The jury has ended its fourth day of deliberations in the trial of four men accused of conspiring to bomb two U.S. embassies in Africa without a verdict.

Long before the embassy bombings trial began, U.S. marshals practiced for trouble — a defendant rushing toward the witness box in one scenario, an angry spectator leaping over the gallery rail in another.

With deliberations under way, the security team is looking ahead.

"The next tense moment will be when the verdict is announced," said Betty Ann Pascarella, one of several dozen members of the U.S. Marshals Service providing trial security. "I've never worked on something as intense as this."

The four men on trial are accused in the nearly simultaneous bombings at U.S. embassies in Kenya and Tanzania in 1998 that killed 224 people, including 12 Americans. Prosecutors say the men acted on orders from exiled Saudi millionaire Osama bin Laden.

Security for the city's fifth major terrorism trial in a decade was outlined in a 100-page plan.

At the federal courthouse in lower Manhattan, concrete barriers block the street and wire strung atop the adjacent jail is intended to prevent helicopter landings.

Inside, trial spectators must pass through two sets of metal detectors. There are security dogs and the building's wiring is checked for sabotage. The courtroom and surrounding hallways are monitored around the clock, including by video cameras.

"We're prepared for the worst," said U.S. Marshal Russell Qualliotine, one of those overseeing security. "This trial is being watched by the world."

That is not in doubt: Last week, in an annoucement related to the trial, the State Department warned Americans abroad that they may be the target of a recent threat from extremist groups linked to bin Laden.

The trial has been calm. The defendants are handcuffed and searched each day before being led through a windowless, third-floor bridge from the Metropolitan Correctional Center to the courthouse.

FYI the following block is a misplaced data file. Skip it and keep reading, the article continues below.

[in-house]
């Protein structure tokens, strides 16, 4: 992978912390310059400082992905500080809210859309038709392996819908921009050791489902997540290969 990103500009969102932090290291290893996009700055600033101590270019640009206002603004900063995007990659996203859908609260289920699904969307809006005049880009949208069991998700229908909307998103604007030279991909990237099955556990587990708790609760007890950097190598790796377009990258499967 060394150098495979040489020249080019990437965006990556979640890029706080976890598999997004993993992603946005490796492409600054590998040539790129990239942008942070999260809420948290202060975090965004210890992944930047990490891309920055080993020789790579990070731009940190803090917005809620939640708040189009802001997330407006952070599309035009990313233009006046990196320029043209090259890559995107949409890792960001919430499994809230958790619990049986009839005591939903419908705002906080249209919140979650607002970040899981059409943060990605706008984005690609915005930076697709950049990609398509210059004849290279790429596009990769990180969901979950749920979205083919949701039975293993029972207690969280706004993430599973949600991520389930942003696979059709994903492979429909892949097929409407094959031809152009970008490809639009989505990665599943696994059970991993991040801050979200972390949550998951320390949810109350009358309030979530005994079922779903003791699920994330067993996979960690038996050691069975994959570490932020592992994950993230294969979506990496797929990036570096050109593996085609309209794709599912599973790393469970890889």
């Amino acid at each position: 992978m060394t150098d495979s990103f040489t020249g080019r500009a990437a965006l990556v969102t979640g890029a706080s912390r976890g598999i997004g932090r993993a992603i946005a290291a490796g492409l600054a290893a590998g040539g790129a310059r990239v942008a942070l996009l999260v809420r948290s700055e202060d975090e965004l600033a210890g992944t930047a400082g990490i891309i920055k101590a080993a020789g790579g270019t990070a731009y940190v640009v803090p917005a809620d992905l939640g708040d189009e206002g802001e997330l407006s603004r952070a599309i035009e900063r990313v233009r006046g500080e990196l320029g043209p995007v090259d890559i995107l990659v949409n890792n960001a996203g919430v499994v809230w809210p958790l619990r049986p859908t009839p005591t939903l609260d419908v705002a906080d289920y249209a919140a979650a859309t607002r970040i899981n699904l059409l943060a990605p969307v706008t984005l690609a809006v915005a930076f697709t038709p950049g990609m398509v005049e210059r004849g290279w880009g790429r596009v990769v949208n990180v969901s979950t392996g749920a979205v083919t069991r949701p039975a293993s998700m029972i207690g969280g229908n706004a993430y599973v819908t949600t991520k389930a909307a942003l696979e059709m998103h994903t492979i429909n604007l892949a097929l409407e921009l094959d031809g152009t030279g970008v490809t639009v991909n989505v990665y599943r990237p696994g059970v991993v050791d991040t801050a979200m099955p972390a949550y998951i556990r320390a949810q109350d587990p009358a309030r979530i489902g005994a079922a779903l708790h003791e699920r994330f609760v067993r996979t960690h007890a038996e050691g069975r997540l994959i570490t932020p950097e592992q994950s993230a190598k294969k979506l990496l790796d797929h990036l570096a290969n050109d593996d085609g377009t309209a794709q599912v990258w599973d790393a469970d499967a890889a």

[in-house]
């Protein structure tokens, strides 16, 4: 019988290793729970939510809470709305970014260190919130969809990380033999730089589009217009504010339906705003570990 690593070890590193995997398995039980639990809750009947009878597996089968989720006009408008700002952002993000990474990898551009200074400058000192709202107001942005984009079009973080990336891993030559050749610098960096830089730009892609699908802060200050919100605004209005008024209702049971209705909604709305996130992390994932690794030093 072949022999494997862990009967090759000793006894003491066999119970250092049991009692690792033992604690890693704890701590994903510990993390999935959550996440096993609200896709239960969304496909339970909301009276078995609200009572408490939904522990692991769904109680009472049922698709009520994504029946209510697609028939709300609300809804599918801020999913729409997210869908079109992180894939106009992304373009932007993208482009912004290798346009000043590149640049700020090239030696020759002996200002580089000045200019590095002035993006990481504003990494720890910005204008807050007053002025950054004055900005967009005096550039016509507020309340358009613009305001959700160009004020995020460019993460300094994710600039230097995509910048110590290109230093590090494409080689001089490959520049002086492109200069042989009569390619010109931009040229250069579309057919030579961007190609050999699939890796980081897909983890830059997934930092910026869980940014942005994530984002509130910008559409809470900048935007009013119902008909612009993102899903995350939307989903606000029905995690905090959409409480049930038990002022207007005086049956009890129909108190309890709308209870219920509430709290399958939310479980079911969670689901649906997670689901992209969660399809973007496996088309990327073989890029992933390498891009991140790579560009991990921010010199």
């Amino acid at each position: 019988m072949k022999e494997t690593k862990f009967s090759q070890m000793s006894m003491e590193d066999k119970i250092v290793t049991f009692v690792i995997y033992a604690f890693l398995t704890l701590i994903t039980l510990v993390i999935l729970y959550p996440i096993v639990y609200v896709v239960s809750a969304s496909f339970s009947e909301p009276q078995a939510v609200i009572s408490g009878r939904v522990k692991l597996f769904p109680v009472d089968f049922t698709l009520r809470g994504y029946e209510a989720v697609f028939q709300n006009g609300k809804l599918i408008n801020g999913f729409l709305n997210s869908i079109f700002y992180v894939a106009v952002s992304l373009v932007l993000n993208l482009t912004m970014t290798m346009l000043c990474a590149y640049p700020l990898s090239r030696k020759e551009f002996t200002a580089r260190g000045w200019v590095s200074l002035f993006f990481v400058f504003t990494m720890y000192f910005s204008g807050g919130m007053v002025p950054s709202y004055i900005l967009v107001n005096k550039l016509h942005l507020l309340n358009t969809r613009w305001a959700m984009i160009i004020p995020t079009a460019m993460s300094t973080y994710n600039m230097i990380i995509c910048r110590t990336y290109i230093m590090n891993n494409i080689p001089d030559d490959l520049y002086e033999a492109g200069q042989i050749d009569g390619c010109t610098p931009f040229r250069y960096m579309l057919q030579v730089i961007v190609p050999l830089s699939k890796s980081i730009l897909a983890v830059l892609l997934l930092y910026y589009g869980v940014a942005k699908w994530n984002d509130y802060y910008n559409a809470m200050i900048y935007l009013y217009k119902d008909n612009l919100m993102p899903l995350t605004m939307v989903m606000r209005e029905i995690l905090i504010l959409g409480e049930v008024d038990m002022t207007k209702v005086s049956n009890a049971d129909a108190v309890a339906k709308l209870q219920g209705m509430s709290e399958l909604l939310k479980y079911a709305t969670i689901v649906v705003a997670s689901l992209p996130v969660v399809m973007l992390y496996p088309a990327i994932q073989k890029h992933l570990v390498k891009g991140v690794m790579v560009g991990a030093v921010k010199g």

The defendants are held in two cells behind Courtroom 318, two men per cell. When court is called into session, the massive metal door is opened by a guard in a control booth.

The defendants are escorted into the courtroom one by one. Their feet are shackled throughout the proceedings, the chains shielded from the jury by a curtain.

"These guys have been quiet, not like the World Trade Center bombers," said Chief Deputy Frank Devlin, referring to the 1993-94 trial in which four men were convicted. "They were boisterous."

That wasn't always the case. Before the trial began, one of the defendants dashed across the courtroom during a preliminary hearing, getting within feet of a wide-eyed Judge Leonard B. Sand. Another defendant awaiting trial allegedly stabbed a jail guard in the eye.

In an emergency, the marshals all have assignments: Some would rush to protect the judge; others to guard the jury; still others to the defendants.

A special operations team based in Louisiana is on alert during the trial and can be summoned to New York within hours. There is an armory inside the courthouse.

The U.S. Marshals Service is the oldest law enforcement agency in the country, begun in 1789 when George Washington appointed the first 13 U.S. marshals. The service caught fugitives in 17,000 felony cases last year.

But its main mission is protecting the federal judicial system — judges, jurors, witnesses and defendants.

"We protect the courthouse; it's America's symbol of justice," said Joseph Guccione, senior inspector for the Judiciary Security Division in New York.